reflections

Jul 31, 2013 | 01:59 GMT

4 mins read

Technology's Impact on Geopolitics

A 'Robear' helping robot lifting a woman during a demonstration in Nagoya, Japan.
(JIJI PRESS/AFP/Getty Images)
It can be difficult to separate the important from unimportant on any given day. Reflections mean to do exactly that — by thinking about what happened today, we can consider what might happen tomorrow.

Whether controlling fire, building a ship robust enough to cross an ocean, traversing space or enabling instant communication across the world, technology provides people with the tools to overcome limitations. Two technologies in particular that have been in the news recently — robotics and batteries — have the potential to alter the global geopolitical landscape.

On July 29, The Japan News reported that the International Organization for Standardization would compile safety standards for robotics developed in Japan that are designed to assist the elderly. Only months ago, in February, Japanese-made battery-powered hybrid assistant legs, which help those with limited mobility to walk, were given safety approval.

Japan is a global leader in robotics technology, mostly by necessity. With an aging population, Japan needs alternatives — whether foreign workers or robots — if it is to combat the reality of a shrinking workforce and achieve economic growth. The country is already the largest user of industrial robots, with approximately 300,000 units operating primarily in manufacturing, many of which are in the electronics and automotive industries. The further development of robotics technology could mean that robots could one day fill more jobs that were once occupied only by humans. They could also provide childcare, enabling women to more easily return to the workforce. Both of these would provide Japan with the opportunity to maintain its gross domestic product for a small, productive and largely wealthy population despite its unfavorable demographic situation. In addition, robotics technology could become a new export for the country.

What is a Geopolitical Diary? George Friedman explains.

Of course, there are complications with the development and implementation of robotics technology. Powering a robot labor force would require an enormous amount of energy, a fact that could limit the size of a potential robot fleet. The higher demand for energy could increase its cost to the point that it becomes too expensive to power the robots, limiting the scope and scale of inherently energy-intensive technologies. Improved battery technology has the potential to help mitigate some of these energy issues.

In order for renewable energy sources such as wind and solar to take a larger share of the global energy market, storage capabilities need to improve. Improved battery technology is one option for providing sufficient storage. However, scaling batteries to have a storage capacity sufficient to support a grid remains a challenge.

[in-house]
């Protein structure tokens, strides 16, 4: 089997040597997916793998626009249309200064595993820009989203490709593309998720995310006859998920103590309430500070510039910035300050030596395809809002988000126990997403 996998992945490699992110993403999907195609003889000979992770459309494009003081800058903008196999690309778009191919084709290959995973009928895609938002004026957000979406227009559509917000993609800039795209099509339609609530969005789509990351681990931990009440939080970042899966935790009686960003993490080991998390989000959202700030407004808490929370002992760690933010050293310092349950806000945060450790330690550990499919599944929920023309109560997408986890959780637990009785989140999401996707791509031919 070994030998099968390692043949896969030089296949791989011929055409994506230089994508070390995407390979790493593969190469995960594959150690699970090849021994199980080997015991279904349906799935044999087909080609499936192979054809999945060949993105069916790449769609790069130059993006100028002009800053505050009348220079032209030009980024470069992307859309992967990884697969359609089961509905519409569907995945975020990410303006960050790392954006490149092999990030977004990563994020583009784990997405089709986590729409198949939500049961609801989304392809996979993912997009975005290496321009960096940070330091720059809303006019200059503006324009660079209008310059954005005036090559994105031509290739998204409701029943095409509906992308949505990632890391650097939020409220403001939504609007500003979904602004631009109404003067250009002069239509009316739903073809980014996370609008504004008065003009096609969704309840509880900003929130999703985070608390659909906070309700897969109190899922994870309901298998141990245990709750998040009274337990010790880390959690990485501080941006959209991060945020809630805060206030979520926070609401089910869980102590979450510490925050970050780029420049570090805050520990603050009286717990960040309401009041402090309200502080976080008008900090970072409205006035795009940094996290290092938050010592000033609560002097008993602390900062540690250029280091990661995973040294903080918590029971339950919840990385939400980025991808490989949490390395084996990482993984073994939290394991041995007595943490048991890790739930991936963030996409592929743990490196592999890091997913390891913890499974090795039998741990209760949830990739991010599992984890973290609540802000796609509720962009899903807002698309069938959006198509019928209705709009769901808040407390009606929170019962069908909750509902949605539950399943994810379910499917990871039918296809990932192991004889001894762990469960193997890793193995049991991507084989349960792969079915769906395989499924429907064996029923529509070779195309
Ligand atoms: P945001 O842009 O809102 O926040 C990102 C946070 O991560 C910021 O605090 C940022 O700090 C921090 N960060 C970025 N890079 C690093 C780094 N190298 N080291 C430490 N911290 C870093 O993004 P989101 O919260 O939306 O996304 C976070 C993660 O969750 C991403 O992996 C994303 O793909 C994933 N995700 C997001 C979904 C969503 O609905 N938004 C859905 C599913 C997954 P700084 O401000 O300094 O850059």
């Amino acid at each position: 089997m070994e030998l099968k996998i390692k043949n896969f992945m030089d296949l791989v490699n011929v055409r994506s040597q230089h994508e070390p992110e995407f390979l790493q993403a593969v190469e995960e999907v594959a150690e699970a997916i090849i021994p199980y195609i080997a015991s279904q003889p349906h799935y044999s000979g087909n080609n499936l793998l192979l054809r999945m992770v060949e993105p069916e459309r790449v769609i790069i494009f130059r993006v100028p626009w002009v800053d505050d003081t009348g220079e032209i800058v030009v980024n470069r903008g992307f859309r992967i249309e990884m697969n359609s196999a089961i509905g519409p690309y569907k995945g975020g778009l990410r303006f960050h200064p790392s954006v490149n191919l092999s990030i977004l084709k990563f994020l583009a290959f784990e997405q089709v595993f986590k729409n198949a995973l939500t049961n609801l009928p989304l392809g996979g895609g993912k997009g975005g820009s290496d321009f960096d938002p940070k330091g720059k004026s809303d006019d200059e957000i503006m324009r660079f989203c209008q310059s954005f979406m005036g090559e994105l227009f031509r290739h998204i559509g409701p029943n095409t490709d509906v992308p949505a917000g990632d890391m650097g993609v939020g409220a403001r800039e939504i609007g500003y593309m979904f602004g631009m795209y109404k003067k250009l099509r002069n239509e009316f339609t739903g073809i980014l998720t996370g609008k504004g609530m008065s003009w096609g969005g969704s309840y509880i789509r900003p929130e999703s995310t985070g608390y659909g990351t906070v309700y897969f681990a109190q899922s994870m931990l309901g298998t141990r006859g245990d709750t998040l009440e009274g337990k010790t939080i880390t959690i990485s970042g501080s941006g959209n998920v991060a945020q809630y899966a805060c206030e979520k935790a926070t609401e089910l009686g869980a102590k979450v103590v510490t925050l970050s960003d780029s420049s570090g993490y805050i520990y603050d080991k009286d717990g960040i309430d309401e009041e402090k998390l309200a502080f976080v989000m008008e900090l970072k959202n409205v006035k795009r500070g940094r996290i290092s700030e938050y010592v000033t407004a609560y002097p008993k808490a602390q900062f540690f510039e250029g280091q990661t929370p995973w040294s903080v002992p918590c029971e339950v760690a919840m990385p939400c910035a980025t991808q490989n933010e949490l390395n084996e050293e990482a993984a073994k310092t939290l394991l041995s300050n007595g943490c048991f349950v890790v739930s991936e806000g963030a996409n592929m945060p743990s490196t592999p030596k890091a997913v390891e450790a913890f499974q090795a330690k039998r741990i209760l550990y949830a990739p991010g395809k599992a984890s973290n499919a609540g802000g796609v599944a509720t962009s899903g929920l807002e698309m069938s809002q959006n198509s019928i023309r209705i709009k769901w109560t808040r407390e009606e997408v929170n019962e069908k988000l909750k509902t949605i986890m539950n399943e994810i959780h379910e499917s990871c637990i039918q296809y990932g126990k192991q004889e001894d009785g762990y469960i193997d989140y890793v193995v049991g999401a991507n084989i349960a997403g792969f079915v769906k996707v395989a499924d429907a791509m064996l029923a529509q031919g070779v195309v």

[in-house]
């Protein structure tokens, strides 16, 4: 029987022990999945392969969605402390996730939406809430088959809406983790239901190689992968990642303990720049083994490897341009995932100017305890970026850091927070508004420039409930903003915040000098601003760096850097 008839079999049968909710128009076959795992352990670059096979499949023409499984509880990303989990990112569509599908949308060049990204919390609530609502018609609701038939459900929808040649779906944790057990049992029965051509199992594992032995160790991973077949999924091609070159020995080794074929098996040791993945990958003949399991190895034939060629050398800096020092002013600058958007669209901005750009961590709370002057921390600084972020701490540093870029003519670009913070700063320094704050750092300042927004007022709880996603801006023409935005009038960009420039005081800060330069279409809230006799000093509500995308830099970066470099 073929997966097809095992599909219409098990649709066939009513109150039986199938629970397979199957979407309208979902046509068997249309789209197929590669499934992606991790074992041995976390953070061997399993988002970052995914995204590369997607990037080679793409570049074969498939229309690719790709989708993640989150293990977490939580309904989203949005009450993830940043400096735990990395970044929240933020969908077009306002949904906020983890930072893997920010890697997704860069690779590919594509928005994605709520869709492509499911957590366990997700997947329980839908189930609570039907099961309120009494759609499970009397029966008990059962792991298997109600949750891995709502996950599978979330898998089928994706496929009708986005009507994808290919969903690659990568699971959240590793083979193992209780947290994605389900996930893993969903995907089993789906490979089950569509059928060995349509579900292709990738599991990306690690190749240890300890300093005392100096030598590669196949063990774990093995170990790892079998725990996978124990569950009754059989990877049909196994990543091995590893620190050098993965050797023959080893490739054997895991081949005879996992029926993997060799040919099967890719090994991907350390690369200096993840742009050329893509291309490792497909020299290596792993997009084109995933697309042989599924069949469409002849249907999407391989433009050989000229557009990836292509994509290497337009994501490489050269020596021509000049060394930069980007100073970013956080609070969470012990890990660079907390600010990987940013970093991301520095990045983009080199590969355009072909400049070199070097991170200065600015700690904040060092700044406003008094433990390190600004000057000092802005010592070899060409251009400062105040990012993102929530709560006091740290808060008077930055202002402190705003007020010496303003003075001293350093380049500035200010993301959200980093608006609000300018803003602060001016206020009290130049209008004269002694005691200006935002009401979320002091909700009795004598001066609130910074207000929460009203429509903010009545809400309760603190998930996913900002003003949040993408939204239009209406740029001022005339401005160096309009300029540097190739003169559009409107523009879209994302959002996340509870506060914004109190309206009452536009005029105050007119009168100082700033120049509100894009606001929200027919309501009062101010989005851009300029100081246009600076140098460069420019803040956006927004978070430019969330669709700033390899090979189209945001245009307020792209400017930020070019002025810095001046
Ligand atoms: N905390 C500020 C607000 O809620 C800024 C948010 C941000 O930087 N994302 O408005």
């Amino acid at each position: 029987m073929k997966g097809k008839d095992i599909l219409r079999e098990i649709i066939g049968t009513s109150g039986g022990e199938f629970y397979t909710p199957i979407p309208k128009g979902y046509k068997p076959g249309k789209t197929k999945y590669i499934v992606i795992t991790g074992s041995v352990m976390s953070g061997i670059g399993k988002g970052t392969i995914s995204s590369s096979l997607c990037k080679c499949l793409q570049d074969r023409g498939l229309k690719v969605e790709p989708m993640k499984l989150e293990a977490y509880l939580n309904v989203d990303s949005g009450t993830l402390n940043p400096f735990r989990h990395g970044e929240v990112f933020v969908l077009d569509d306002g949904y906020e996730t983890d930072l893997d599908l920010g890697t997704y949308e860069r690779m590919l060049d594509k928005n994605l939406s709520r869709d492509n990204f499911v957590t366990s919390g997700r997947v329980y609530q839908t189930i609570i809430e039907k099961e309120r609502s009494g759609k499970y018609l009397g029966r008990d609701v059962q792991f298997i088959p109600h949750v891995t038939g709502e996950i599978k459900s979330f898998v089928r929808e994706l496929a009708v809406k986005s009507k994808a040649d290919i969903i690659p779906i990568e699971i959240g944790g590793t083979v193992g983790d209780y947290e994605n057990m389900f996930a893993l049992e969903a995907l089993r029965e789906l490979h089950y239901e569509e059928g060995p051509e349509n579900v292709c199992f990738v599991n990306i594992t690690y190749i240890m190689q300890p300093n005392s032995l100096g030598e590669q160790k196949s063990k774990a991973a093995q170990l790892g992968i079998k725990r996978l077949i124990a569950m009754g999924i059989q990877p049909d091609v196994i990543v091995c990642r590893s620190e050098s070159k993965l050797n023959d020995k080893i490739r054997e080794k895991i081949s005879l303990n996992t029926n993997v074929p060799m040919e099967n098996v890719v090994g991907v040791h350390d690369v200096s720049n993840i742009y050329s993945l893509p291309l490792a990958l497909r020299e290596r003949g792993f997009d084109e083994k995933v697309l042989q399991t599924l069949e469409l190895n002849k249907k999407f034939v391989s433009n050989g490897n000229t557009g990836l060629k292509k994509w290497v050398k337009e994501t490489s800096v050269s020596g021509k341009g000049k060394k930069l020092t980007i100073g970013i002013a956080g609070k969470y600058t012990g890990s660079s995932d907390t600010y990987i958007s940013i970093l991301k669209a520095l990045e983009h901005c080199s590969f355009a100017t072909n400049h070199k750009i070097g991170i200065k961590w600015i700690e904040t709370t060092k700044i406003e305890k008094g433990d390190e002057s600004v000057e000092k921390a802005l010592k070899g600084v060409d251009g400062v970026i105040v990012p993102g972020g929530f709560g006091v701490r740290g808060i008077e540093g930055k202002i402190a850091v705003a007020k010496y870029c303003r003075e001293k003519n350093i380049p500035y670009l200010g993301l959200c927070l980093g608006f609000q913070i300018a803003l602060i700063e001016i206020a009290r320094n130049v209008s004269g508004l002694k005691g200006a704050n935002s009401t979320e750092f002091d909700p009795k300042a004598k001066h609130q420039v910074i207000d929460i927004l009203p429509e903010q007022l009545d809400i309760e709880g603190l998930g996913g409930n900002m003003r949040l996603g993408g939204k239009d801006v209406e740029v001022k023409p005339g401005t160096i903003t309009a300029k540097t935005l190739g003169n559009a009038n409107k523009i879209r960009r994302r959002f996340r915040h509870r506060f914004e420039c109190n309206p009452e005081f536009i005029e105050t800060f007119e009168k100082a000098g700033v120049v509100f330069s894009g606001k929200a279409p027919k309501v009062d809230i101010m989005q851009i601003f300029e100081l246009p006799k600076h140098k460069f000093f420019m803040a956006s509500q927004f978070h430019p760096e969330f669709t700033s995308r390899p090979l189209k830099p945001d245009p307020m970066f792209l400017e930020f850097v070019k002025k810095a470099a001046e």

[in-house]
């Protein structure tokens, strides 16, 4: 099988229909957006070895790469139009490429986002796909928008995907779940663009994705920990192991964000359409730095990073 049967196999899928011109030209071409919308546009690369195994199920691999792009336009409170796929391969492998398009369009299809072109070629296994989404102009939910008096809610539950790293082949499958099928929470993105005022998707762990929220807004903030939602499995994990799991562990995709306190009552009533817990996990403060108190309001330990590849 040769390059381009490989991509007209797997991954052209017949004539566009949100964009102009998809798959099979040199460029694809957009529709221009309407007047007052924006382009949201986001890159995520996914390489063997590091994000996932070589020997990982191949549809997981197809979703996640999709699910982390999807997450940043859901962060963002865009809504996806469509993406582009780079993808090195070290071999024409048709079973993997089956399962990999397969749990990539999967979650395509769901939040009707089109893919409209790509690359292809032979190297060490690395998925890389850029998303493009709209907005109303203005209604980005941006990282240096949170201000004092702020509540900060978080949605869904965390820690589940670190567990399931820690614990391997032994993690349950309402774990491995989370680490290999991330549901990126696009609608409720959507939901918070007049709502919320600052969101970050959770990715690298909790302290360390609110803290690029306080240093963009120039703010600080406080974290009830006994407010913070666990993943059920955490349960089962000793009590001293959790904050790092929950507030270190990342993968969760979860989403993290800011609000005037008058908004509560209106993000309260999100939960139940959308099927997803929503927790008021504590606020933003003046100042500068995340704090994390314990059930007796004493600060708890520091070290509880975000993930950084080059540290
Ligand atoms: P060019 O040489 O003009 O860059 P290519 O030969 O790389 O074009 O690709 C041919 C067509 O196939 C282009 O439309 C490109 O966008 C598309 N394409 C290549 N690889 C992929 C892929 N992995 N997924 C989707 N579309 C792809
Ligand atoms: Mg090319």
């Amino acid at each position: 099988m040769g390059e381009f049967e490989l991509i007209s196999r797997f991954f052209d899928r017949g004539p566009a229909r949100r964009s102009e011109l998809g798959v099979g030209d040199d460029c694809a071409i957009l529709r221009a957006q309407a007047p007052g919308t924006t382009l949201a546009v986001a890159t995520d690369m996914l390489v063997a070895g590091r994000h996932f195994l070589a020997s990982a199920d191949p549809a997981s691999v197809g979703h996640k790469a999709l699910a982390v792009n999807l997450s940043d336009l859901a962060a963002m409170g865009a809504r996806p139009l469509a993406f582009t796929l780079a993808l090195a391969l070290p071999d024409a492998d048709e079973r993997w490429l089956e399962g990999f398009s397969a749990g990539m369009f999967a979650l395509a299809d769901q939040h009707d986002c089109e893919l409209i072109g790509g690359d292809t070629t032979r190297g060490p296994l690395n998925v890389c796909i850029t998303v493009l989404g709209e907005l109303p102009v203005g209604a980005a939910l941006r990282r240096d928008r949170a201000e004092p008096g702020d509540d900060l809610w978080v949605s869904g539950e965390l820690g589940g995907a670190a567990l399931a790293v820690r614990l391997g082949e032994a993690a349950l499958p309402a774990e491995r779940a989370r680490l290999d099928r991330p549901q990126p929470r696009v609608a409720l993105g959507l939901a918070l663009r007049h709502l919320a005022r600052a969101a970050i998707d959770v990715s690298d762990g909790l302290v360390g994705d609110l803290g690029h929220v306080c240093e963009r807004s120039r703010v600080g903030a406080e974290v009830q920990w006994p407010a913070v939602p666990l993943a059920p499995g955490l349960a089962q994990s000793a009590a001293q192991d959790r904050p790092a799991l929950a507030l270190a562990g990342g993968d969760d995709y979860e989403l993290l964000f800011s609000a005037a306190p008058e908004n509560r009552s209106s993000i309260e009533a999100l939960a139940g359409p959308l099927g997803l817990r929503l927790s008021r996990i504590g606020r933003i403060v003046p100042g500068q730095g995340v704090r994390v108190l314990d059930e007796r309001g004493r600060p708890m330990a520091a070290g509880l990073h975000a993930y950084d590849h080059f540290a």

On July 28, a group of companies in the United Kingdom announced the start of a pilot project to test a battery that would have a six-megawatt capacity. Although that is a small amount compared to conventional power plants, which often have capacities of hundreds of megawatts, it is an important benchmark in establishing the viability of this type of technology. Initial results are not expected until 2016, and large-scale commercial adaptation of these batteries is even further away.

The benefits of improved battery technology could reach beyond energy storage for electricity production. Batteries with a higher energy density (the amount of useful energy stored in a specific system per unit of volume) will advance a number of technologies. As the physical space needed to store a specific amount of energy gets smaller, so do the size and weight of the battery. This could help advance a number of technologies, including expanding the range of electric cars or enabling the operation of sophisticated technology in remote locations, the latter of which would have significant implications for military operations (not to mention robotics technology).

However, adequate energy density is only one factor to consider in developing battery technology. The rate at which a battery discharges and the number of times that it can be recharged are some of the additional factors that must also be taken into consideration. Nevertheless, affordable and reliable renewable energy — with the aid of battery technology for storage — could eventually help resource-poor countries such as Japan to rely less on imports of conventional energy.

Robotics advancements and battery technologies have the potential to help Japan mitigate its demographics problems. Japan is not alone in facing an aging population; Germany, South Korea and others could also take advantage of robotics. In addition, if battery technology improves to the point where renewable energy's contribution to global energy supplies can significantly offset the world's reliance on hydrocarbons, it could not only aid in the advancement of a robotic technological revolution but could also alter long-standing energy dynamics in the world, substantially shifting geopolitical relationships.

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